Topic: Home on the Stars by Janet Hart

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A 2013 Memoir and Local History Competition entry.

Archived version here.

“We’re going home!” my father said.

But we were at home – around the fire, drinking tea on our Southland farm, near Woodlands!

Irrespective of this, for my dad, a third generation Kiwi, going home in 1963 meant a visit to the Old Country on the far side of the world. His own father travelled home by steamship and, so the story goes, met my grandmother on English soil. To her surprise, for she left New Zealand before him for England – by sailing ship.

March 1963 saw our family ride the steam train from Invercargill, burst on to the fairy-lit world of the Lyttelton Wharf and roll and pitch our way to Wellington on the Union Steam Ship Company’s Maori. We then trained up to Auckland before boarding the Northern Star cruise liner, home for the following month on the voyage home to England.

“Go by the Stars!” said the Shaw Savill pamphlet. “Southern Cross and Northern Star.  Around the world in one-class comfort. This is a new concept of travel, solely for the pleasure of passengers.  The world is now your playground.”

The farewell from Auckland saw hundreds of arms wave, the playing of Now is the Hour and miles and miles of coloured streamers. And so my adventure began as a 10-year old, with 1400 other passengers in this egalitarian playground.

I explored the maze of the ship, raced on the deck on sports day and braced myself in the wind at the aft rail, mesmerised by the wake. I’ve still got a pen with the Northern Star floating in it and also a photo of me at the Crossing the Line Ceremony, sitting with King Canute.

The Northern Star and her sister the Southern Cross were built for transporting assisted immigrants out to the far flung realms of the Empire; but it was a yo-yo. Because heading north were homesick Brits returning home and later in the year, on the trip back to New Zealand, the same ‘ten pound Poms’ were again aboard, having decided that in fact the grass was greener in New Zealand.

These assisted immigrants told my parents of their formal interview at New Zealand House where officials checked they weren’t about to bring any nasty diseases to New  Zealand and that they were going to be hard workers.

Our sea voyage took us through the Panama Canal and after a brief stop at Trinidad the Northern Star, under the northern sky and its North Star, nosed towards England. Here, in London, my Southland sheep farming father fulfilled his dream and saw his lambs at Smithfield, ‘the finest meat market in the world.’ He had followed his lambs from  paddocks and sheep yards, down to Bluff’s Ocean Beach Freezing Works and now in London’s Smithfield Market  he saw his frozen lamb carcasses hanging – all dressed up in muslin.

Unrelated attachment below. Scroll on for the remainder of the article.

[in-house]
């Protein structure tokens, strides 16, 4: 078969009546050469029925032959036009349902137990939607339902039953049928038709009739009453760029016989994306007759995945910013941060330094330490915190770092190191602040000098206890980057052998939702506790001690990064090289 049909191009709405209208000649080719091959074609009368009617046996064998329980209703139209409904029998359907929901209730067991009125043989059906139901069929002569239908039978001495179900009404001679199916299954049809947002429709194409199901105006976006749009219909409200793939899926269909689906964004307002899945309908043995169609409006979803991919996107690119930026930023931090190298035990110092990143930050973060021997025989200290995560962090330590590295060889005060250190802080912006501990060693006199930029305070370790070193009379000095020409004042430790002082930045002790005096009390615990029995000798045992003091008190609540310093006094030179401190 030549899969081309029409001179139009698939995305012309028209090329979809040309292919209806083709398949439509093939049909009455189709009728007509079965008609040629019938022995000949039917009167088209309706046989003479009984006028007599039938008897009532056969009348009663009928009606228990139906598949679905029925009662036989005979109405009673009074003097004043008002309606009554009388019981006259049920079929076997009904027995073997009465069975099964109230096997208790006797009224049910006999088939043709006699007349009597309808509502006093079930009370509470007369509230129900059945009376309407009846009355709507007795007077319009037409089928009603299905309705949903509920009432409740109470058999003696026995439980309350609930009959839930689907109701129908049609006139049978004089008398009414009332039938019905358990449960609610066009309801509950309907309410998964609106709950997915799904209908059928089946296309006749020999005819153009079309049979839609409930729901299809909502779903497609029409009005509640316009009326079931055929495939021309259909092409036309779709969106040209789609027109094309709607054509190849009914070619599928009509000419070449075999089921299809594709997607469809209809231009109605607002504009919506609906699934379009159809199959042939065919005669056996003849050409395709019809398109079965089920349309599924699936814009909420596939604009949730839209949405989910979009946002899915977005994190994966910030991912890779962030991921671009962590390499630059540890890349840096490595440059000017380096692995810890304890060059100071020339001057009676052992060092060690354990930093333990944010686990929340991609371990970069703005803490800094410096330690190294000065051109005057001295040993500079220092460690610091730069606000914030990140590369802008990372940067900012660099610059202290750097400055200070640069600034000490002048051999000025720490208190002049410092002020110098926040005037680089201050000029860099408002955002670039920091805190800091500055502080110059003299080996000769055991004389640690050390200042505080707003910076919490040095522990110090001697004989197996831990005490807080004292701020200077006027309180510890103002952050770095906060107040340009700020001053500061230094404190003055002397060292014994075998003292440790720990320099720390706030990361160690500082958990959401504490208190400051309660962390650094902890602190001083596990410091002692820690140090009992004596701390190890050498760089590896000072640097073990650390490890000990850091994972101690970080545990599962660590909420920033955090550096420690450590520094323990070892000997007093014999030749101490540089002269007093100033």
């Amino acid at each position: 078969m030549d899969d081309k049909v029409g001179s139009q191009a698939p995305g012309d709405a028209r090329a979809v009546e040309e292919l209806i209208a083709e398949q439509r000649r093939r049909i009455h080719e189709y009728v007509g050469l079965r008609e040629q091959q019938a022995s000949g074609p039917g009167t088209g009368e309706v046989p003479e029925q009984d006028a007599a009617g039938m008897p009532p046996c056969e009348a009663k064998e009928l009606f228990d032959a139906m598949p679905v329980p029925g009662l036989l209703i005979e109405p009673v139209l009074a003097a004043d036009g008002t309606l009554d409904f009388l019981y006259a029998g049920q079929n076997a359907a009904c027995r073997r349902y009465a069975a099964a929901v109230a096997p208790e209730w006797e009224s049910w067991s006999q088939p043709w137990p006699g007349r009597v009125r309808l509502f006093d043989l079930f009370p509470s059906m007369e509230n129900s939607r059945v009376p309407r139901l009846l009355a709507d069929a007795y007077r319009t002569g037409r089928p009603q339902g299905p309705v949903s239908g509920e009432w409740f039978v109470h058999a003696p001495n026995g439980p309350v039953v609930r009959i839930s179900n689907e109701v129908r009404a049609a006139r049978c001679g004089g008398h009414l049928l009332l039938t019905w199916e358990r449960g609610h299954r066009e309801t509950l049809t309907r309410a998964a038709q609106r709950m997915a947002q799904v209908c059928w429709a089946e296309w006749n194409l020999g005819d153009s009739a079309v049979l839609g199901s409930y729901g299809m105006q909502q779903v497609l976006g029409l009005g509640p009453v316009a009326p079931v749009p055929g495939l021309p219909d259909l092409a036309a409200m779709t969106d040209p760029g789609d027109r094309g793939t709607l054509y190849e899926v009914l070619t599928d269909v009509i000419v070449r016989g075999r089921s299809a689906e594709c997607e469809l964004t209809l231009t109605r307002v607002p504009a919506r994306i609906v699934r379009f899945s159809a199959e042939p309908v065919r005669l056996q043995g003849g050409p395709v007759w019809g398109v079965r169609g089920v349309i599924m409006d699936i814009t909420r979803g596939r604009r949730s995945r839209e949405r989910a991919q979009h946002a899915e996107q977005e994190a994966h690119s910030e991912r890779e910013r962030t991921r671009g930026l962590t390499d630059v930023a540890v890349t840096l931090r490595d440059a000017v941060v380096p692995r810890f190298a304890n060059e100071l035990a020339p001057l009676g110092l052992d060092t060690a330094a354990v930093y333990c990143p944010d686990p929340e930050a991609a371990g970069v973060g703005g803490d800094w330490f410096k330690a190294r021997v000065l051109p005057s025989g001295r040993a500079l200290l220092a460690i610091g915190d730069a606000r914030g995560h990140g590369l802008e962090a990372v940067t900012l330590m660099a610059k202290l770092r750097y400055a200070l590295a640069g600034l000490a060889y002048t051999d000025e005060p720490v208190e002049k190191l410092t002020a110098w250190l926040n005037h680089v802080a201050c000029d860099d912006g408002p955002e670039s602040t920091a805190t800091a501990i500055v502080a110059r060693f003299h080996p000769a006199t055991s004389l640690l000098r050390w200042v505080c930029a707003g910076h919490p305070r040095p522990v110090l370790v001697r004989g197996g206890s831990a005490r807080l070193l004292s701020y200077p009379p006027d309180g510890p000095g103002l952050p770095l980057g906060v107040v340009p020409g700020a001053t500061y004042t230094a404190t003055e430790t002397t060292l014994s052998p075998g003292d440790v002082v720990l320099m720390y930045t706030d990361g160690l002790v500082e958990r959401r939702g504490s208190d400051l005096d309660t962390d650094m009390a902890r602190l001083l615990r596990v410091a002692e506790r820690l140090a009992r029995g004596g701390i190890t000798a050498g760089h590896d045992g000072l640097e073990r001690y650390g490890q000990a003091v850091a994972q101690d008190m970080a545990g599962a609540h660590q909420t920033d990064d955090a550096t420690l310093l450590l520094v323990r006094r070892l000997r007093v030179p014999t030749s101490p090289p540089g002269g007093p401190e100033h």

But the 1960s New Zealand lamb for sale in our Mother Country was a different story. Those grey flaps in the shops, my father said, he’d only feed to the dogs at home.

Also in London, the New Zealand High Commissioner in United Kingdom, Sir Thomas Macdonald (also from Southland) gave my parents tickets for the opening of New Zealand House. Built on the corner of Pall Mall and the Haymarket on a bomb site, this 18-storey edifice of glass and steel, rising amidst discreet and historical grandeur, created a feeling of unease in London at the time. (Today I can’t say that I’m proud of it.)

My diary records an account of the May opening where ‘I could have touched the Queen. Twice.’ I couldn’t believe how small she was. But for Kiwis, New Zealand House was a refuge, where we could touch base with home. A home from home you might say, as was The Overseas League in Park Place, overlooking Green Park. Here we stayed on numerous occasions and were always treated with kindness – like favourite cousins.

Later in our London South Kensington flat, when newspaper headlines screamed, ‘Profumo Affair!’ ‘Ex-Call Girl and Government Minister!’ I heard my mother caution my father, “Keep those newspapers hidden from Janet.”

I could only glimpse by-lines with words like Russian spies, sex and scandal before the papers were whipped from my gaze. Then I was taken to feed pigeons in Trafalgar Square, eyeball chocolate Easter bunnies in Piccadilly’s Fortnum and Mason’s window and watch the guards change at Buckingham Palace. For I had read Christopher Robin, and my mother’s diary records many a trip to Buckingham Palace.

On a serious note I should mention here that my mother with all good intentions for her daughter had cardboard boxes in tow; a year of Standard Four lessons, from the Correspondence School in Wellington. Lessons that in the end were rarely aired.

But I was homesick in London for my pony and my bookshelf filled with Three Jays novels, by the then famous author and international equestrian Pat Smythe, until for three days in July when I was in heaven at the White City Horse Show. Here Pat Smythe on Flanagan, jumped brick fences higher than I could have dreamt. Years later in London, on my OE, I rode on Hyde Park’s Rotten Row and my pony bolted, towards the rush hour traffic near Marble Arch. Without me on it.  But that’s another story.

Then came September.

“We’re going home,” my mother said. And all aboard the Northern Star again, this time we set sail south, towards the realm of the Southern Cross constellation via the Cape of Good Hope and on to Auckland.

“We’re home at last!” my mother hugged me.

The next day I heard my father tell his shearers, “I’ve just been home, home to the Old Country.”

And me? I’d sailed on a star, followed the stars, there and back, around the world on an adventure. But there’s nothing like home. Home is where the heart is and in 1963, mine was in Kiwiland’s little old Southland.



This page archved at Perma CC in October of 2016:


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